In Britain (and most of the world), all mortgages are "recourse mortgages". That is, the borrower is personally liable for all debts, whether secured or non-secured. Therefore, if a borrower gets into difficulty and their home is repossessed and then sold, if the sale of the property yields less than the loan, the borrower is still liable for the difference, and the courts can attach their future earnings. This is one of the main reasons the UK has a low repossession rate. It makes sense to try to meet your mortgage payments instead of having to pay rent plus repay outstanding debt on your repossessed property. Even strict banks such as Northern Rock only repossessd 0.56% of the loans on their books in 2008 - and their rate was three times that of the other banks.
In the USA though, uniquely in the world, they operate non-recourse mortgages in 27 states, including California and Florida. With a non-recourse mortgage, you only need to return the keys to your home, and you are no longer liable for the debt. While property prices are rising and there is equity in the home, it's rational to continue paying the mortgage. But if your home is "underwater" as the Americans like to call negative equity, and you are struggling with the payments, it is rational to simply return the keys and let the lender deal with the problem. The lender then has to sell the house - but increasing supply of homes for sale into a falling market simply depresses house prices even more, and increases the losses the lenders incur on that property. Hence the reason why US house prices have been falling continuously since 2006. In non-recourse states such as Nevada, 7.3% of all it's housing units received a foreclosure notice in 2008.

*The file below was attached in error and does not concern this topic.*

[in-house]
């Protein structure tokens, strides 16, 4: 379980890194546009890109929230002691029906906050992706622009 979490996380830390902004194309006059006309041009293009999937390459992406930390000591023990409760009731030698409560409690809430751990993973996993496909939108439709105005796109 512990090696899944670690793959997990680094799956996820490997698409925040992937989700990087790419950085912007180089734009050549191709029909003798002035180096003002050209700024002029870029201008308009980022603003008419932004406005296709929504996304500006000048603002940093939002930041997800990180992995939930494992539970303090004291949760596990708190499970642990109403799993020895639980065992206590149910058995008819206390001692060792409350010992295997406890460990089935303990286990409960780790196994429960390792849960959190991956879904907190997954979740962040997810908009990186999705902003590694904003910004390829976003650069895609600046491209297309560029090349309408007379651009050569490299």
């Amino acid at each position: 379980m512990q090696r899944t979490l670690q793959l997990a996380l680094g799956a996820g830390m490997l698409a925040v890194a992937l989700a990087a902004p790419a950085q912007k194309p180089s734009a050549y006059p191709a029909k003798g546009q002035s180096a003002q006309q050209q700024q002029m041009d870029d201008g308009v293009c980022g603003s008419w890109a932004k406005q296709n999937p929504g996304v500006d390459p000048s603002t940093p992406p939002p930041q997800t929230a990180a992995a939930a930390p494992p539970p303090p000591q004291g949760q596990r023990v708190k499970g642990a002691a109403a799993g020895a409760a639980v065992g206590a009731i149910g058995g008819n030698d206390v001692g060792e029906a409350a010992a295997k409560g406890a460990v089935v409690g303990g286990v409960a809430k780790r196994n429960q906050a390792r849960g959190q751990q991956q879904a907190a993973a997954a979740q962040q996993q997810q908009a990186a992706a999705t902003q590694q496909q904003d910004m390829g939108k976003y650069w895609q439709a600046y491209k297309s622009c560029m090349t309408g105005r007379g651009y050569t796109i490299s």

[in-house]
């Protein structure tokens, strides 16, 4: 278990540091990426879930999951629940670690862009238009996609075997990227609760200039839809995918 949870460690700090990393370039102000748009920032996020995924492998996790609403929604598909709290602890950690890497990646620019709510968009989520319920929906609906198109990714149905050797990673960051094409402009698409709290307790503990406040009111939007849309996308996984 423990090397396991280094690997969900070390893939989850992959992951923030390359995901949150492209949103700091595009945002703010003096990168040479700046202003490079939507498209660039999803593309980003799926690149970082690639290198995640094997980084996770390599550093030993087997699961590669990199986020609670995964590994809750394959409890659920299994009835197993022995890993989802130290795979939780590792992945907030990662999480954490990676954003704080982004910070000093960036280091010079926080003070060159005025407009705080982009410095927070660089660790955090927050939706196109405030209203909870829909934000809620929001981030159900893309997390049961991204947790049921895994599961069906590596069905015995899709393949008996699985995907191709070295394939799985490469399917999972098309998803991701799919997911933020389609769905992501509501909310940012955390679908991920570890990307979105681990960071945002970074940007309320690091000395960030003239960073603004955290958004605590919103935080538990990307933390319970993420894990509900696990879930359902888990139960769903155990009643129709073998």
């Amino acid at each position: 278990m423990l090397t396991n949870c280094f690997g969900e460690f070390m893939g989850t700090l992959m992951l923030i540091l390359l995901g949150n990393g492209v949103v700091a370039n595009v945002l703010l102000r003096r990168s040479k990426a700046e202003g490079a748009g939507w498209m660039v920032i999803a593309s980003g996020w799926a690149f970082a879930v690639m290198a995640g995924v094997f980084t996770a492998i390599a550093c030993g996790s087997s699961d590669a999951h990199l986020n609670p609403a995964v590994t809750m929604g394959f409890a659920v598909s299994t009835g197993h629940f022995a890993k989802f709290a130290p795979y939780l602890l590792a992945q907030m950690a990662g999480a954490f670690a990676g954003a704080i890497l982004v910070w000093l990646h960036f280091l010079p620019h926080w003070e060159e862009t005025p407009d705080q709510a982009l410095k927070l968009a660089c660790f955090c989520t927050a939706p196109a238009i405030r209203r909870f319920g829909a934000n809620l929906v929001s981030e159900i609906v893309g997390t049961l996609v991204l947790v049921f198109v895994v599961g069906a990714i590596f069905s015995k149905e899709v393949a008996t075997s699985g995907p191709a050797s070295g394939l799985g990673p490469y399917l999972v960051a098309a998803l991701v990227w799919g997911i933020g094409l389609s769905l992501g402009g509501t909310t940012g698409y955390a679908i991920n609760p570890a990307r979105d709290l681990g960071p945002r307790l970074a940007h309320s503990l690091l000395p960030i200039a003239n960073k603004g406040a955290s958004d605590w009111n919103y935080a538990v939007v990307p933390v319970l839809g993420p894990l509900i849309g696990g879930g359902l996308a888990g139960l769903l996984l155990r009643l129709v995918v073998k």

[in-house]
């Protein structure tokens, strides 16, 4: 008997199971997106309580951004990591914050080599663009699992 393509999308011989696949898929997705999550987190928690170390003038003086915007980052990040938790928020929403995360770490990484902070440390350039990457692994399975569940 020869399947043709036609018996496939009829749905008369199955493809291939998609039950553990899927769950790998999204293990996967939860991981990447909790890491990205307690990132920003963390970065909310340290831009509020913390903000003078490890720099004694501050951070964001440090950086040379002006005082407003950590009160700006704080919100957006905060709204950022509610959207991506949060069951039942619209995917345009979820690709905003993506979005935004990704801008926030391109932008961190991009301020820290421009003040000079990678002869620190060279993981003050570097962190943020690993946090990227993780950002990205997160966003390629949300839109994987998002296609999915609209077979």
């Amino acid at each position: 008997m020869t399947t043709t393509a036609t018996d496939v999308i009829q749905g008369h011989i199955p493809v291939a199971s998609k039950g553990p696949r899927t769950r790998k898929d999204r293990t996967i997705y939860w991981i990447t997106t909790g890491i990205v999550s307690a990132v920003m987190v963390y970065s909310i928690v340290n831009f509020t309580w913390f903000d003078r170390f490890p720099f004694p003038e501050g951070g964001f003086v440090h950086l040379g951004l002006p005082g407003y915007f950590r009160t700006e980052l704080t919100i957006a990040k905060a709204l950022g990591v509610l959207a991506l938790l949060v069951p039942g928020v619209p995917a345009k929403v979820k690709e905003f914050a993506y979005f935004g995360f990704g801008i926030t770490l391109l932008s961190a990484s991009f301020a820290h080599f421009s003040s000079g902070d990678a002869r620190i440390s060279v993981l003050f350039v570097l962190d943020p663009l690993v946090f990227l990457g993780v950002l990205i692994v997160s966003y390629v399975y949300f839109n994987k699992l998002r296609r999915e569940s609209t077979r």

No wonder the American lenders were so keen to sell on their mortgage portfolios to guillible European banks! And this is why the losses are mounting up.
The Obama administration is likely to take drastic action to solve the problem and simply legislate to reduce the homeowners mortgage to below the market price so that they are no longer "underwater" and no longer have an incentive to default. A write down figure of 20% has been bandied about together with a clause making the new loan a "recourse" one, so that is the limit on the losses. American banks are worried about this as they will lose on the mortgages that haven't yet defaulted. But the upside is that there won't be this glut of foreclosed homes coming onto the market to depress prices and house prices should stabalise. Those holding the liabilities (mainly our silly banks) will take a hit, but reducing the foreclosures should mean that those losses are confined to the 20% or so write down in the loans. Given that the banks are currently suffering from uncertainty about how big their losses could get, stating now that their losses will be about 20% and writing it all down in one hit should mean that the banks should stabalise too.
The true solution for the future of course is to end all non-recourse mortgages - but there are so many vested interests in America who want to keep them that this is unlikely to happen.